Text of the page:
The Spanish Flu of 1918, the deadliest pandemic in history, a composition of H1N1 influenza A virus strains that affected nearly a third of the world. Though many believed the origins of this virus came from rats in war trenches, birds were responsible for human transmission and the spread. Though the Spanish Flu may seem like just a past event, these zoonotic viruses still pose a threat, as influenza strains continue to be found to this day, posing a risk to non-human and human animals alike
Unsurprisingly, another deadly virus, the Avian Flu, is also of the same origin as the Spanish Flu with strains of influenza type A that came from birds. Global health officials continue to worry about the Avian flu, and the CDC even ranked the type A H7N9 strain as the highest possible threat for viruses at risk of causing a worldwide pandemic. As the highly pathogenic avian influenza strengthens, a deadly virus stronger than the ones we have ever faced could be on the horizons.
CDC’s Influenza Director David Jernigan said, “If you want to do public health, you have to do things that are crisis driven and things that aren’t, so that when you have a crisis it’s not a problem.” The continuation of growth with these influenza in factory farms makes the need to ban factory-farmed meats even higher, we need to prepare for the worst as the worst is yet to come.
Just recently, another virus strain with “pandemic potential” was found in pigs raised for food. Pigs have many similar characteristics to humans, making zoonotic transmission at an even higher risk. The Swine Flu pandemic of 2009, killing 200,000 people, had virus origins from a North Carolina factory farm in 1998. The virus continues to circulate in pig populations making it one of the most common causes of respiratory disease on pig farms in North America. Without making major changes in human activity, the future of all life is on the line.
The history of Coronavirus is very diverse as the origins of this zoonotic virus lie in many different wild animals. The Severe Acute Respiratory Syndrome (SARS) pandemic of 2002 spread the virus composed of SARS-CoV or SARS-CoV-1 strains, which originated in bats and civets. MERS, or Middle East Respiratory Syndrome, was said to originate in MERS-CoV strains found in Saudi Arabian bats and camels that were responsible for the spread killing 850 people. COVID-19 consists SARS-CoV-2 strains that were said to originate in pangolins and continue to affect 11+ million people in the US alone. As we all live through this current COVID-19 pandemic, this is not the end of coronavirus. Mink farms have been found to contract and carry COVID-19 causing thousands of minks to die and workers to be infected.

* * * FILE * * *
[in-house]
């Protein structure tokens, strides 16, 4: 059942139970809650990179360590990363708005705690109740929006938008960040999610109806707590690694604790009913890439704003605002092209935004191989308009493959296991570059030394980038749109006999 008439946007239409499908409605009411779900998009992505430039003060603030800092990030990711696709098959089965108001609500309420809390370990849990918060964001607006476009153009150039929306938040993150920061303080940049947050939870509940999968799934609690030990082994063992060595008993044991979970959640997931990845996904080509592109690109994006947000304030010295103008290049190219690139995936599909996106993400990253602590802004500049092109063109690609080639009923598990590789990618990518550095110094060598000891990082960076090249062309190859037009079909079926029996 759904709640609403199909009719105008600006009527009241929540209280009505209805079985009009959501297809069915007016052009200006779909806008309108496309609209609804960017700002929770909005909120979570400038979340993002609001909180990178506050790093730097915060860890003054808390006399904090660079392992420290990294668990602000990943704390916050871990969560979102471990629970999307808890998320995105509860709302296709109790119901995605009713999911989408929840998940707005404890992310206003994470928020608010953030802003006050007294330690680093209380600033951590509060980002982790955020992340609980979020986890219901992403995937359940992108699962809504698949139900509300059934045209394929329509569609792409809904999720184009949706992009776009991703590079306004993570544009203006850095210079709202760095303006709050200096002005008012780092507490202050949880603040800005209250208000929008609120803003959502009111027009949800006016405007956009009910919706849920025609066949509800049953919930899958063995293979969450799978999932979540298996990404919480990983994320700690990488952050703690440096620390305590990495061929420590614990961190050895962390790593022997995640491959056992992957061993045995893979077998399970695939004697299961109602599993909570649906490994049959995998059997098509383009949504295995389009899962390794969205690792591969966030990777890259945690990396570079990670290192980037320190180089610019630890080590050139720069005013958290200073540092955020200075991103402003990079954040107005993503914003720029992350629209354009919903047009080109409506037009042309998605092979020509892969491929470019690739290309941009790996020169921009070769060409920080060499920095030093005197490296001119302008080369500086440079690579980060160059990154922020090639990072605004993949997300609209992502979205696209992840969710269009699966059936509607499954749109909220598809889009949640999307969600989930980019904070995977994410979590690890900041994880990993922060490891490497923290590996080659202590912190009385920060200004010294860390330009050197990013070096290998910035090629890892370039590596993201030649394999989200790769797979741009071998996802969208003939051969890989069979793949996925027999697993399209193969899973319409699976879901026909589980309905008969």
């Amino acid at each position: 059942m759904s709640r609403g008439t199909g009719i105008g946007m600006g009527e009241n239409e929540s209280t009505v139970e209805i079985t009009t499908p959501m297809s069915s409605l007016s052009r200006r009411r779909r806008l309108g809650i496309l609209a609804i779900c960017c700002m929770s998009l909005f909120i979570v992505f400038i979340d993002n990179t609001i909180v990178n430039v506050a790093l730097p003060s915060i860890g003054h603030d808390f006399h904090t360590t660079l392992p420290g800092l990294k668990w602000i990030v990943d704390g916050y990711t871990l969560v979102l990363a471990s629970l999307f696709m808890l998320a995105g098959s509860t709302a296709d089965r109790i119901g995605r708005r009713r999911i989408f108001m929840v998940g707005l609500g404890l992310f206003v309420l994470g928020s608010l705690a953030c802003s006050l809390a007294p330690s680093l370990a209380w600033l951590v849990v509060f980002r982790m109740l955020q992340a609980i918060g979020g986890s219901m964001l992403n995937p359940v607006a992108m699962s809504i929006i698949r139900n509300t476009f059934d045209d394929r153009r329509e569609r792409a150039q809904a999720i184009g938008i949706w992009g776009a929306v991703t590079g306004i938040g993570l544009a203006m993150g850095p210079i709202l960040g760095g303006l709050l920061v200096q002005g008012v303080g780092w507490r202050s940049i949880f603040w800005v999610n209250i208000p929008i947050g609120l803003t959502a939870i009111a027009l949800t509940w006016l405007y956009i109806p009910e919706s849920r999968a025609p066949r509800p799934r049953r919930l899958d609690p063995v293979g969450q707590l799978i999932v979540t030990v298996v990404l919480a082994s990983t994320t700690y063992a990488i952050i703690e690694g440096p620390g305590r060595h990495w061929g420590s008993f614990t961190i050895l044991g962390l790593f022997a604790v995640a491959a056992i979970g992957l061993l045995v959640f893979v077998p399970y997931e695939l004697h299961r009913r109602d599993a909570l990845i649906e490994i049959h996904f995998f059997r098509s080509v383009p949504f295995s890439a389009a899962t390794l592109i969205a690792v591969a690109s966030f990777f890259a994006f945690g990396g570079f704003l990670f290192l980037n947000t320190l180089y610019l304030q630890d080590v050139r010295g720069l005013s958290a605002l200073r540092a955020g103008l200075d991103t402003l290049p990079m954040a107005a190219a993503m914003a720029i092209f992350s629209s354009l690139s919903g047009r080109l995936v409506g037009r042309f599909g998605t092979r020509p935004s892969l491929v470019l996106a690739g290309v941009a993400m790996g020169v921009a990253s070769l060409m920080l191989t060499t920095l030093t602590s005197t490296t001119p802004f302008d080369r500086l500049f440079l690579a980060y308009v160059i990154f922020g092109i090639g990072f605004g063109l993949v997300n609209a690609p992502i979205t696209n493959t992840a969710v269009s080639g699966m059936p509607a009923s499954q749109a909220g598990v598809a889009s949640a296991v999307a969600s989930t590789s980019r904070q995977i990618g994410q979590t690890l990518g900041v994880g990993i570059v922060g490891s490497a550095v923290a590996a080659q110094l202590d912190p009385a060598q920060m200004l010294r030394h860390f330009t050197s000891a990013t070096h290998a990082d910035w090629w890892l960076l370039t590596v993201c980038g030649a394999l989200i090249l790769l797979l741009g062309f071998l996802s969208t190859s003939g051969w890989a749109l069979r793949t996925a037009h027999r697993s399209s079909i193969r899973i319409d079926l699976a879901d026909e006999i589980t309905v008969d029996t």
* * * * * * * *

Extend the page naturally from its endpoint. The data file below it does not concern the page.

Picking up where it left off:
It’s no inference to say animals will cause another pandemic in the future, it is for certain. We need to know how exactly we can prepare and change our actions to protect the future. When looking at the history of zoonotic diseases, many are commonly found in wild animals and wet markets.
By banning wet markets and protecting wildlife from dangerous trade and consumption, the pandemic risk can be lowered. Preparation for the next strains also needs to be noticed. The Russian Flu, Spanish Flu, Asian Flu, Hong Kong Flu, Swine Flu, and Bird Flu are all pandemics that have influenza strain origins. These strains are rarely found in wet markets alone, but in all places where animals are used. Meat and fur farms across the world have been found to carry these diseases, yet they are not taking as much responsibility. Maybe the problem is not just in one wet market or one farm, but places where all animals are exploited. Due to the past data showing the threat influenza viruses have and how commonly they spread, we must prepare for another influenza pandemic soon. Zoonotic diseases are a silent threat; without acknowledging and making major changes in human activity, the planet is on the line.